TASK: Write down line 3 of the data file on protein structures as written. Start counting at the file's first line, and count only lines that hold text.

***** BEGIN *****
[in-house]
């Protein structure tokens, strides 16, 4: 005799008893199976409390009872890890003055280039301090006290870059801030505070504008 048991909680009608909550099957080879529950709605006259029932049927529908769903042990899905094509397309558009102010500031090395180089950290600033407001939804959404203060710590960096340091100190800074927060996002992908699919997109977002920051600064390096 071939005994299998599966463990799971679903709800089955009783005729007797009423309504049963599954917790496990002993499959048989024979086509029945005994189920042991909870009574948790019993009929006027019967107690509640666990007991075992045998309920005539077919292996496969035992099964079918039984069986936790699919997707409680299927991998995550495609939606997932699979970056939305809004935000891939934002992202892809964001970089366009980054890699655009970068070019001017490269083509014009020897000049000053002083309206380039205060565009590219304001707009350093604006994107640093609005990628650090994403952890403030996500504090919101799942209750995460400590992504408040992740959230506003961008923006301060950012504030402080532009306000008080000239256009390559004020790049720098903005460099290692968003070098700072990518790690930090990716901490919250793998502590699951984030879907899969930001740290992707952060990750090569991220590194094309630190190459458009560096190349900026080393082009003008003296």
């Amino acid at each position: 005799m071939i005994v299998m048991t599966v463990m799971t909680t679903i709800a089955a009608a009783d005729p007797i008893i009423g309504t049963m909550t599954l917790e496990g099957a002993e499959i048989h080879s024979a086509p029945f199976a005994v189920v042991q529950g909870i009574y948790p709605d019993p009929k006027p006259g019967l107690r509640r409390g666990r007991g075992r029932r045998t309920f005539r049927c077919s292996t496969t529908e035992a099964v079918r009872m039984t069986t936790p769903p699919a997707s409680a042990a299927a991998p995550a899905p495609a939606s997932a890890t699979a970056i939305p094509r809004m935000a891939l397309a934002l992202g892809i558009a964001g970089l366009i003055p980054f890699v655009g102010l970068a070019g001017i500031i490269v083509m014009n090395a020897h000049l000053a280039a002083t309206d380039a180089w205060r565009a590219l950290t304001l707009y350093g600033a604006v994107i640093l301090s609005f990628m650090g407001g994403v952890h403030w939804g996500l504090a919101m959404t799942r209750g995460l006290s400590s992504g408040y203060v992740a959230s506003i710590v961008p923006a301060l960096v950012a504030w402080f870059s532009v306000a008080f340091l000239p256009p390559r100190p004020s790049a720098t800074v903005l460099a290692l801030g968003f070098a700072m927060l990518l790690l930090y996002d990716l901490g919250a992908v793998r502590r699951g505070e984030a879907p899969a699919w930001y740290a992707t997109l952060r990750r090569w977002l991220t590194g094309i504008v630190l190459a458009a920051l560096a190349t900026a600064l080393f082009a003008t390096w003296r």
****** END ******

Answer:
């Amino acid at each position: 005799m071939i005994v299998m048991t599966v463990m799971t909680t679903i709800a089955a009608a009783d005729p007797i008893i009423g309504t049963m909550t599954l917790e496990g099957a002993e499959i048989h080879s024979a086509p029945f199976a005994v189920v042991q529950g909870i009574y948790p709605d019993p009929k006027p006259g019967l107690r509640r409390g666990r007991g075992r029932r045998t309920f005539r049927c077919s292996t496969t529908e035992a099964v079918r009872m039984t069986t936790p769903p699919a997707s409680a042990a299927a991998p995550a899905p495609a939606s997932a890890t699979a970056i939305p094509r809004m935000a891939l397309a934002l992202g892809i558009a964001g970089l366009i003055p980054f890699v655009g102010l970068a070019g001017i500031i490269v083509m014009n090395a020897h000049l000053a280039a002083t309206d380039a180089w205060r565009a590219l950290t304001l707009y350093g600033a604006v994107i640093l301090s609005f990628m650090g407001g994403v952890h403030w939804g996500l504090a919101m959404t799942r209750g995460l006290s400590s992504g408040y203060v992740a959230s506003i710590v961008p923006a301060l960096v950012a504030w402080f870059s532009v306000a008080f340091l000239p256009p390559r100190p004020s790049a720098t800074v903005l460099a290692l801030g968003f070098a700072m927060l990518l790690l930090y996002d990716l901490g919250a992908v793998r502590r699951g505070e984030a879907p899969a699919w930001y740290a992707t997109l952060r990750r090569w977002l991220t590194g094309i504008v630190l190459a458009a920051l560096a190349t900026a600064l080393f082009a003008t390096w003296r």